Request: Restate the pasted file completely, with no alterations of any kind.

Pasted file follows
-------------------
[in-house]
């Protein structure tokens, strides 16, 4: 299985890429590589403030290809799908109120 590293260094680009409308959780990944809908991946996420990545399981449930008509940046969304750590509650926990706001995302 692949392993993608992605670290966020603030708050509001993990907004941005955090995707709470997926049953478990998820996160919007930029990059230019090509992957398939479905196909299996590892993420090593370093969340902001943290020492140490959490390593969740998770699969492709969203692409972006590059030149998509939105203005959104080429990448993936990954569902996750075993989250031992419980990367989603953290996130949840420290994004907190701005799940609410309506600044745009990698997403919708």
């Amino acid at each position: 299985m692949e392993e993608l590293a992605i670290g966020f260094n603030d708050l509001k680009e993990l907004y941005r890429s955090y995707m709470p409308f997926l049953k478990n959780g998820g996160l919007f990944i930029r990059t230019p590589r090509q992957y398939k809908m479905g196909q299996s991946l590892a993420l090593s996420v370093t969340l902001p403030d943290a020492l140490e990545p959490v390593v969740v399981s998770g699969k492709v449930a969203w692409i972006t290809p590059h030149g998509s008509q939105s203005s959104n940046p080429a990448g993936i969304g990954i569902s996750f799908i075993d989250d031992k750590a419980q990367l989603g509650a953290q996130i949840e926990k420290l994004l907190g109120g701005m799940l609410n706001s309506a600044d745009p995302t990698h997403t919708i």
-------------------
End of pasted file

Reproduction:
[in-house]
């Protein structure tokens, strides 16, 4: 299985890429590589403030290809799908109120 590293260094680009409308959780990944809908991946996420990545399981449930008509940046969304750590509650926990706001995302 692949392993993608992605670290966020603030708050509001993990907004941005955090995707709470997926049953478990998820996160919007930029990059230019090509992957398939479905196909299996590892993420090593370093969340902001943290020492140490959490390593969740998770699969492709969203692409972006590059030149998509939105203005959104080429990448993936990954569902996750075993989250031992419980990367989603953290996130949840420290994004907190701005799940609410309506600044745009990698997403919708």
């Amino acid at each position: 299985m692949e392993e993608l590293a992605i670290g966020f260094n603030d708050l509001k680009e993990l907004y941005r890429s955090y995707m709470p409308f997926l049953k478990n959780g998820g996160l919007f990944i930029r990059t230019p590589r090509q992957y398939k809908m479905g196909q299996s991946l590892a993420l090593s996420v370093t969340l902001p403030d943290a020492l140490e990545p959490v390593v969740v399981s998770g699969k492709v449930a969203w692409i972006t290809p590059h030149g998509s008509q939105s203005s959104n940046p080429a990448g993936i969304g990954i569902s996750f799908i075993d989250d031992k750590a419980q990367l989603g509650a953290q996130i949840e926990k420290l994004l907190g109120g701005m799940l609410n706001s309506a600044d745009p995302t990698h997403t919708i």